Running Wild - _The Brotherhood_
by: Alvin Wee (
A welcome return to form for Rolf Kasparek and crew after two less-than-satisfactory concept albums in the past few years. Allegations of drummer Angelo Sasso being a drum machine are unfounded, and while die-hards may miss the halcyon Jorg Michael days, percussion on the new album can hardly be faulted for being insipid like on _Victory_. Opener "Welcome to Hell" signals the band's re-discovered knack for simple, fist-pumping riffs, but the lack of the customary intro track must surely disappoint hordes of hardcore fans. The next few tracks trot along at a surprisingly laid-back pace, but traditional RW-epics like the title track and the ten-minute Lawrence of Arabia-tribute "The Ghost" boast the memorable leads we've come to expect from the band's better days, and certainly herald an improvement over the forgettable material of _Victory_. Strangely enough, Rolf's songwriting seems to have taken an AC/DC-esque turn on a few tracks, which surprisingly sits comfortably enough amidst the more traditional stuff. The aptly-titled "Pirate Song" must be one of the most eagerly anticipated tracks in RW history, and lives up to expectations as a -classic- RW anthem with its simplistic power-chord riffing and sing-along chorus. Without doubt the best track on the album, a surefire crowd-pleaser on stage, and an instant classic that renews our wilting faith in the Captain. Lackluster artwork aside, this album is the one the band's cult following have been waiting for ever since 1995's _Masquerade_, and deserves the attention less worthy Helloween clones have been getting Stateside. It's also been said that the limited digipak edition is the only version of the album worth buying; the two bonus tracks on it are easily among the best on the album and it's a wonder they aren't included in the main body.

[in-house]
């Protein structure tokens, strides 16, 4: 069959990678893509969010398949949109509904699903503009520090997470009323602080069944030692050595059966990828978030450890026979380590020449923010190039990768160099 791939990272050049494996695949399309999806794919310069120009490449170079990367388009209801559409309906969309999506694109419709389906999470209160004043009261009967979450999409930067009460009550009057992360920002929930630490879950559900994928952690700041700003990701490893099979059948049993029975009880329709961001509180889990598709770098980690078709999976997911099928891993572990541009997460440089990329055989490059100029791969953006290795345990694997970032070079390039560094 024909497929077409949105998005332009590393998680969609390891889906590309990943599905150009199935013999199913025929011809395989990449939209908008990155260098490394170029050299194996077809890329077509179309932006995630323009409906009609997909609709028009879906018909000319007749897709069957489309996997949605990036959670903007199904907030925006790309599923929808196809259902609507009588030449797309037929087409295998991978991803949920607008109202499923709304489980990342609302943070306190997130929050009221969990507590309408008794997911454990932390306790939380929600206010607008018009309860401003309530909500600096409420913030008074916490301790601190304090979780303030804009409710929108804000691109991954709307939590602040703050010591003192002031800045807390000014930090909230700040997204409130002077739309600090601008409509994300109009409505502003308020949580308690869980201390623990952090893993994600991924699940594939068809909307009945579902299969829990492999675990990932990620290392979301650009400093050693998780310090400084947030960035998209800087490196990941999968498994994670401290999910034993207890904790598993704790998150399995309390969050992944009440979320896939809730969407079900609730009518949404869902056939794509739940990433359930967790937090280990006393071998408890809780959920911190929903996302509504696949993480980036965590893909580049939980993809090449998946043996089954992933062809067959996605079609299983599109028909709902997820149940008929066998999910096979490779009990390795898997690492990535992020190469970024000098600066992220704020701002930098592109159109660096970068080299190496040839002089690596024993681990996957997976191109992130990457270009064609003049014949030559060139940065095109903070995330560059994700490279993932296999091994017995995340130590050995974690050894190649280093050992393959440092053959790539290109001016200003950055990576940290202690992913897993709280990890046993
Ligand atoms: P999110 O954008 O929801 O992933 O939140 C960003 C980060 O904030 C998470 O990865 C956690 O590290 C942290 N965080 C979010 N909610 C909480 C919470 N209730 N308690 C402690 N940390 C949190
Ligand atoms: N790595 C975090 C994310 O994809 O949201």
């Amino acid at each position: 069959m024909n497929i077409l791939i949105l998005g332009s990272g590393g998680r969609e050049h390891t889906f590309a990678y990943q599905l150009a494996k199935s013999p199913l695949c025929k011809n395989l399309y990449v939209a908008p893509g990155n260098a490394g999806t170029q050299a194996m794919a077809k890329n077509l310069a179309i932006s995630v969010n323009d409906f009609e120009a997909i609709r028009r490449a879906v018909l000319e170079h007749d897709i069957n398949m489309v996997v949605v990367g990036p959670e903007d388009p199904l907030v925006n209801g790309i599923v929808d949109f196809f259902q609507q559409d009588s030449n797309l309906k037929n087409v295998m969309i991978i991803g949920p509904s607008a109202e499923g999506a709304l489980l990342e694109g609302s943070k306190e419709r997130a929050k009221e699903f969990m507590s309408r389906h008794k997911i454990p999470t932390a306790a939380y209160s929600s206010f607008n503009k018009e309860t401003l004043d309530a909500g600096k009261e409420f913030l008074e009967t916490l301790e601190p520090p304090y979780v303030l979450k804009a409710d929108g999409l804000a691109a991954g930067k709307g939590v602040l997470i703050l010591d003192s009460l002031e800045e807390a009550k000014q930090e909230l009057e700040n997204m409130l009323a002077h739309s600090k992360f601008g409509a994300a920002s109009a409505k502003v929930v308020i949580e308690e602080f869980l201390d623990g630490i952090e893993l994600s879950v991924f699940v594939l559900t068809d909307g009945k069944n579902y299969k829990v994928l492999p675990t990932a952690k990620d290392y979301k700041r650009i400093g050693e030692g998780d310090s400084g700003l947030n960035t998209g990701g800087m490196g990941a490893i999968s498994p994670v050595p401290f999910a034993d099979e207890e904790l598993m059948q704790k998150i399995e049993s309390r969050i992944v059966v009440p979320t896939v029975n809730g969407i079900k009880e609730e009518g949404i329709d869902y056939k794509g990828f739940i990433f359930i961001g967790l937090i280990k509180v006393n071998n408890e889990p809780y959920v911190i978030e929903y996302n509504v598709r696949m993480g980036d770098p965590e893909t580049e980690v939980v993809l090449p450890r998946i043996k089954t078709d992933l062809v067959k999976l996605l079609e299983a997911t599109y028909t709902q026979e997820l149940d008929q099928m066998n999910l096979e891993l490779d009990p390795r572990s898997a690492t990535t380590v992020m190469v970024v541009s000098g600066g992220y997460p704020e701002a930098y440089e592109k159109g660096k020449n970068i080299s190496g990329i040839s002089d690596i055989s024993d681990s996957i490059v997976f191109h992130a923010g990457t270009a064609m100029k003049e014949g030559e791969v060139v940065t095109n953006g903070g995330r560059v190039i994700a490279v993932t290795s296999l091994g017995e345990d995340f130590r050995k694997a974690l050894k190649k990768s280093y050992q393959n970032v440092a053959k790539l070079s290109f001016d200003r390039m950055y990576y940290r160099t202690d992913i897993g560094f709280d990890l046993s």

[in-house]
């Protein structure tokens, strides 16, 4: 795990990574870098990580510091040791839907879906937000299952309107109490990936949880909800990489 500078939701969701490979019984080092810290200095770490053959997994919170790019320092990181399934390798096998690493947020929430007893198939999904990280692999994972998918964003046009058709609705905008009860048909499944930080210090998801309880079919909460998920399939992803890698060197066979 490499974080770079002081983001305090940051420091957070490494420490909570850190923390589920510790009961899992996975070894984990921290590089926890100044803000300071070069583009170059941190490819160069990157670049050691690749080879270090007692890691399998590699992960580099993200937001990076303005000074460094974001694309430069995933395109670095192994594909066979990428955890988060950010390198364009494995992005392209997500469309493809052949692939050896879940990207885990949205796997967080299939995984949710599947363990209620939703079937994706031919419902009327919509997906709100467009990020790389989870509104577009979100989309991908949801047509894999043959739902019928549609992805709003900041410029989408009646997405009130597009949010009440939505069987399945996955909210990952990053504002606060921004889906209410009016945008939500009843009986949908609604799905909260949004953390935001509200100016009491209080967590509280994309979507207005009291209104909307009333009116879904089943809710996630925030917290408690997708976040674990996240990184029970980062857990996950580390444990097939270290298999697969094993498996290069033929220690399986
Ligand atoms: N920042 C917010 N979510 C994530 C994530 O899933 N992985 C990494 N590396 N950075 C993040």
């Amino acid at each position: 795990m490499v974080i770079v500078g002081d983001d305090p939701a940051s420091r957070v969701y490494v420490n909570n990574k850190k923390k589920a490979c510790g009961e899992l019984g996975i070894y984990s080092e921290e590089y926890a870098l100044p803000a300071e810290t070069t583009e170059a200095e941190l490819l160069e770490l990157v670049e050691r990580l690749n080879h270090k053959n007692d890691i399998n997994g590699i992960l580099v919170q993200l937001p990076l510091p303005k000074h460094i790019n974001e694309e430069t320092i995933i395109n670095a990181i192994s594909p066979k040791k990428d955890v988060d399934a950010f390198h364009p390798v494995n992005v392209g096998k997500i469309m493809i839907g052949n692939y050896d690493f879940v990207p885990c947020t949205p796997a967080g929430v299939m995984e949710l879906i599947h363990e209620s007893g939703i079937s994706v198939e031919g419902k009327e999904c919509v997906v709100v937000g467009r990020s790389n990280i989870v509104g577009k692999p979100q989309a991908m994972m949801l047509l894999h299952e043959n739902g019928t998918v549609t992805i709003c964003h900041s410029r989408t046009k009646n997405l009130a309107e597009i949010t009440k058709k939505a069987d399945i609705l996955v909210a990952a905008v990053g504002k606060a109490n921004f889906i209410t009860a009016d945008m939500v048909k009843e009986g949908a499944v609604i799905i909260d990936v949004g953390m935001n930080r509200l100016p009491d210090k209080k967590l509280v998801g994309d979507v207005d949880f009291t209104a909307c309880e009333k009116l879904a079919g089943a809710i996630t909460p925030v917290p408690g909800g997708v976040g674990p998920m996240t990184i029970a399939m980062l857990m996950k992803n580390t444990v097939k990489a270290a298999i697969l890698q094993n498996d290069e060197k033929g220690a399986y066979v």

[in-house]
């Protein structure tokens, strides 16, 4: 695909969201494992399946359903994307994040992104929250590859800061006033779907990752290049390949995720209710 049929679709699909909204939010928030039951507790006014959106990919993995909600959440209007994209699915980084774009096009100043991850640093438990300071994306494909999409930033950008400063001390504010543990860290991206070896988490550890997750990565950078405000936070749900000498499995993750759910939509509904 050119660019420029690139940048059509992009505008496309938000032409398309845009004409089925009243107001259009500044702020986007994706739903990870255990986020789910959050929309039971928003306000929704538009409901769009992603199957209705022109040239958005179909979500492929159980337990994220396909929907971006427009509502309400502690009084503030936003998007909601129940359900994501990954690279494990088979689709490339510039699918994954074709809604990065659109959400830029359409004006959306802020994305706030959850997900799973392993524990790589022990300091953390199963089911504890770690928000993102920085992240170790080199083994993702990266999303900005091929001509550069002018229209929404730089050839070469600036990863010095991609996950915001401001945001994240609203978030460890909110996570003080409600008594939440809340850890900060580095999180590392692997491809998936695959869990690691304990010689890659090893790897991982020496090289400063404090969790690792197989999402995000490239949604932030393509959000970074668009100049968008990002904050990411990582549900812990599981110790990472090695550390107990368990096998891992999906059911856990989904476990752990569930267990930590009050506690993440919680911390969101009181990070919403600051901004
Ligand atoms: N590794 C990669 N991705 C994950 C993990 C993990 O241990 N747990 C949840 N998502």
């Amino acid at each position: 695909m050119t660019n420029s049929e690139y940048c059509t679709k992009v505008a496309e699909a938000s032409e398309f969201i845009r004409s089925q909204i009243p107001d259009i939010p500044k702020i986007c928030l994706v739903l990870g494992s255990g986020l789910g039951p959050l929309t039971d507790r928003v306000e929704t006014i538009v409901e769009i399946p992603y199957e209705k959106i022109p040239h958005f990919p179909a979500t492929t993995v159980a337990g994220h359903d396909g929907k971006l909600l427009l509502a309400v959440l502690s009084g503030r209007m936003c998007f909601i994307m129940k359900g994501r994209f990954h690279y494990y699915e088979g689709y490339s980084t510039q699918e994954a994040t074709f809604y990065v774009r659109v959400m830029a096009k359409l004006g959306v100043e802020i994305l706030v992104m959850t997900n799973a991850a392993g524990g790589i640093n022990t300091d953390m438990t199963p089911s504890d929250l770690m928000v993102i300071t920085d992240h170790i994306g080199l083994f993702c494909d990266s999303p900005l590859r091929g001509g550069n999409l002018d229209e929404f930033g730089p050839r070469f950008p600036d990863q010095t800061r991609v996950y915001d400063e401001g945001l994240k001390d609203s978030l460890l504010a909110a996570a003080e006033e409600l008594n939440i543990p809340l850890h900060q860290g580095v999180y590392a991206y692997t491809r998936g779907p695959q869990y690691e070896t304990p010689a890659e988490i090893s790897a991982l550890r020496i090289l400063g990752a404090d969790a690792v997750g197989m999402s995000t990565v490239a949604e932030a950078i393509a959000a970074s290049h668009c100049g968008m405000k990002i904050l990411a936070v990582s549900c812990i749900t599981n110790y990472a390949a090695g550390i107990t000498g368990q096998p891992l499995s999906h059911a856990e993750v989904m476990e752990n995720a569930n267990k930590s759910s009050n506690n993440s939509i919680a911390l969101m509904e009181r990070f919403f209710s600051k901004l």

(article published 4/12/2002)
All contents copyright 1995-2013 their individual creators. All rights reserved. Do not reproduce without permission.
All opinions expressed in Chronicles of Chaos are opinions held at the time of writing by the individuals expressing them.
They do not necessarily reflect the opinions of anyone else, past or present.